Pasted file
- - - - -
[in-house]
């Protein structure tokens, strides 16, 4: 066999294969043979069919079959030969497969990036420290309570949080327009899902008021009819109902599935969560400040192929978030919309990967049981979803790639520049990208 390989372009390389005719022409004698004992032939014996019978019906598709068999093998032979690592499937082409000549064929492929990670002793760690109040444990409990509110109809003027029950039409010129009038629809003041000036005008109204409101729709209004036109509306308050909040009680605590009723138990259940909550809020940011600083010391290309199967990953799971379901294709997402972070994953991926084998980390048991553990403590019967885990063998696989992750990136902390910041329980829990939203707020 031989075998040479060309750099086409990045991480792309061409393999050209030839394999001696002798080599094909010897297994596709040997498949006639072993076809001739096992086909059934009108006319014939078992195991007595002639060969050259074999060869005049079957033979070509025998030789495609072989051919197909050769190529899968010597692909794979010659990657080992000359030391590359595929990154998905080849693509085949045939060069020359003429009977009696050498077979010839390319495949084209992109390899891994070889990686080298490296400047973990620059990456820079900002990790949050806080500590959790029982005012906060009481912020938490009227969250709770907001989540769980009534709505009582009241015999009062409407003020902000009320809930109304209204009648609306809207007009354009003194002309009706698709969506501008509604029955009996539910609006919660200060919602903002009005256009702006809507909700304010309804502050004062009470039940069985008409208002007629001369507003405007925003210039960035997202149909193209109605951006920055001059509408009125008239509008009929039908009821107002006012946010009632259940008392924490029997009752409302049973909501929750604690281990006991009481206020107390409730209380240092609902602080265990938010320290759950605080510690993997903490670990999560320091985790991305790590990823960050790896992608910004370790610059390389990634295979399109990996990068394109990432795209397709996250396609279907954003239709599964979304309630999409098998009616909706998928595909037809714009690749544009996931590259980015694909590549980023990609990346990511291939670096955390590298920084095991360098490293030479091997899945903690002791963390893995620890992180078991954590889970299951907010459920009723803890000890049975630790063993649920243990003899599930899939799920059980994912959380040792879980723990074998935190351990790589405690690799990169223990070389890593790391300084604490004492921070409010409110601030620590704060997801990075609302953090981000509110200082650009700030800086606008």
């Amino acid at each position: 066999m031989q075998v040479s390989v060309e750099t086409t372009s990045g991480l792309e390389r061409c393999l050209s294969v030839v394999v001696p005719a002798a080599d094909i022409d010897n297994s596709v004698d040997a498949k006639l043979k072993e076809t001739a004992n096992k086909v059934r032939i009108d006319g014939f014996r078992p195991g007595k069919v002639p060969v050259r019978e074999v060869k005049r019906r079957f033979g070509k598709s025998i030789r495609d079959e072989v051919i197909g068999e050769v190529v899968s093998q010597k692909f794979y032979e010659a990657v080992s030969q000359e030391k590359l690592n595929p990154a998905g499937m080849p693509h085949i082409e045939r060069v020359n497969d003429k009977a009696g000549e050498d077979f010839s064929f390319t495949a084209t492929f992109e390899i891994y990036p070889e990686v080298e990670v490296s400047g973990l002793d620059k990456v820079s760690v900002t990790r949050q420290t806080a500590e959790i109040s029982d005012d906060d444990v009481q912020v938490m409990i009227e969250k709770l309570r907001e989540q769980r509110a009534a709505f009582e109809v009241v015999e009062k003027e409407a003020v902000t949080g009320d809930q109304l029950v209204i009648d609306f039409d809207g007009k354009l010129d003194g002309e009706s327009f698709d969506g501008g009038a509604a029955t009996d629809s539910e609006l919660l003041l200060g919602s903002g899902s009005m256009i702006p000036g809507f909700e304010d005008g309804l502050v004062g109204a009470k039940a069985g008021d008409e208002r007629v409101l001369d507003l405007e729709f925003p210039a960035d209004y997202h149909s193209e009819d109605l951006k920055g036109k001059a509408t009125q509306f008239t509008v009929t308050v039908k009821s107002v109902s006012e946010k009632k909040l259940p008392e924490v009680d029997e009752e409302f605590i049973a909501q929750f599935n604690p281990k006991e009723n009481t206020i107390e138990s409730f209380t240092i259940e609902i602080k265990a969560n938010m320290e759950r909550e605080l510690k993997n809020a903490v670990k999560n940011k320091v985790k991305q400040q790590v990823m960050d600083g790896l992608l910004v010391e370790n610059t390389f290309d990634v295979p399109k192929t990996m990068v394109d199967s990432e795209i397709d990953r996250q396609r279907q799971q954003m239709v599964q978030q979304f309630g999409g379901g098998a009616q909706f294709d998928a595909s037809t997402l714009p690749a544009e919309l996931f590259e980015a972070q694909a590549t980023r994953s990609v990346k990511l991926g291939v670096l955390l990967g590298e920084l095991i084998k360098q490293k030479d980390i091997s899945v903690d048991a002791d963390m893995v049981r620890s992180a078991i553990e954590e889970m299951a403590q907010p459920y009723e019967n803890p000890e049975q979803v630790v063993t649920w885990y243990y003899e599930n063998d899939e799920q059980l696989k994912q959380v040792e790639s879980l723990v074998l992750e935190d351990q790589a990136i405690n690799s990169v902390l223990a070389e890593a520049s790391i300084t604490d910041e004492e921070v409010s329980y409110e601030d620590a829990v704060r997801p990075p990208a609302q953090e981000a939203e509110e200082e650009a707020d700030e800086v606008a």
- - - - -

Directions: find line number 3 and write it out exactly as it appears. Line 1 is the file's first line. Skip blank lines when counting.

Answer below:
């Amino acid at each position: 066999m031989q075998v040479s390989v060309e750099t086409t372009s990045g991480l792309e390389r061409c393999l050209s294969v030839v394999v001696p005719a002798a080599d094909i022409d010897n297994s596709v004698d040997a498949k006639l043979k072993e076809t001739a004992n096992k086909v059934r032939i009108d006319g014939f014996r078992p195991g007595k069919v002639p060969v050259r019978e074999v060869k005049r019906r079957f033979g070509k598709s025998i030789r495609d079959e072989v051919i197909g068999e050769v190529v899968s093998q010597k692909f794979y032979e010659a990657v080992s030969q000359e030391k590359l690592n595929p990154a998905g499937m080849p693509h085949i082409e045939r060069v020359n497969d003429k009977a009696g000549e050498d077979f010839s064929f390319t495949a084209t492929f992109e390899i891994y990036p070889e990686v080298e990670v490296s400047g973990l002793d620059k990456v820079s760690v900002t990790r949050q420290t806080a500590e959790i109040s029982d005012d906060d444990v009481q912020v938490m409990i009227e969250k709770l309570r907001e989540q769980r509110a009534a709505f009582e109809v009241v015999e009062k003027e409407a003020v902000t949080g009320d809930q109304l029950v209204i009648d609306f039409d809207g007009k354009l010129d003194g002309e009706s327009f698709d969506g501008g009038a509604a029955t009996d629809s539910e609006l919660l003041l200060g919602s903002g899902s009005m256009i702006p000036g809507f909700e304010d005008g309804l502050v004062g109204a009470k039940a069985g008021d008409e208002r007629v409101l001369d507003l405007e729709f925003p210039a960035d209004y997202h149909s193209e009819d109605l951006k920055g036109k001059a509408t009125q509306f008239t509008v009929t308050v039908k009821s107002v109902s006012e946010k009632k909040l259940p008392e924490v009680d029997e009752e409302f605590i049973a909501q929750f599935n604690p281990k006991e009723n009481t206020i107390e138990s409730f209380t240092i259940e609902i602080k265990a969560n938010m320290e759950r909550e605080l510690k993997n809020a903490v670990k999560n940011k320091v985790k991305q400040q790590v990823m960050d600083g790896l992608l910004v010391e370790n610059t390389f290309d990634v295979p399109k192929t990996m990068v394109d199967s990432e795209i397709d990953r996250q396609r279907q799971q954003m239709v599964q978030q979304f309630g999409g379901g098998a009616q909706f294709d998928a595909s037809t997402l714009p690749a544009e919309l996931f590259e980015a972070q694909a590549t980023r994953s990609v990346k990511l991926g291939v670096l955390l990967g590298e920084l095991i084998k360098q490293k030479d980390i091997s899945v903690d048991a002791d963390m893995v049981r620890s992180a078991i553990e954590e889970m299951a403590q907010p459920y009723e019967n803890p000890e049975q979803v630790v063993t649920w885990y243990y003899e599930n063998d899939e799920q059980l696989k994912q959380v040792e790639s879980l723990v074998l992750e935190d351990q790589a990136i405690n690799s990169v902390l223990a070389e890593a520049s790391i300084t604490d910041e004492e921070v409010s329980y409110e601030d620590a829990v704060r997801p990075p990208a609302q953090e981000a939203e509110e200082e650009a707020d700030e800086v606008a």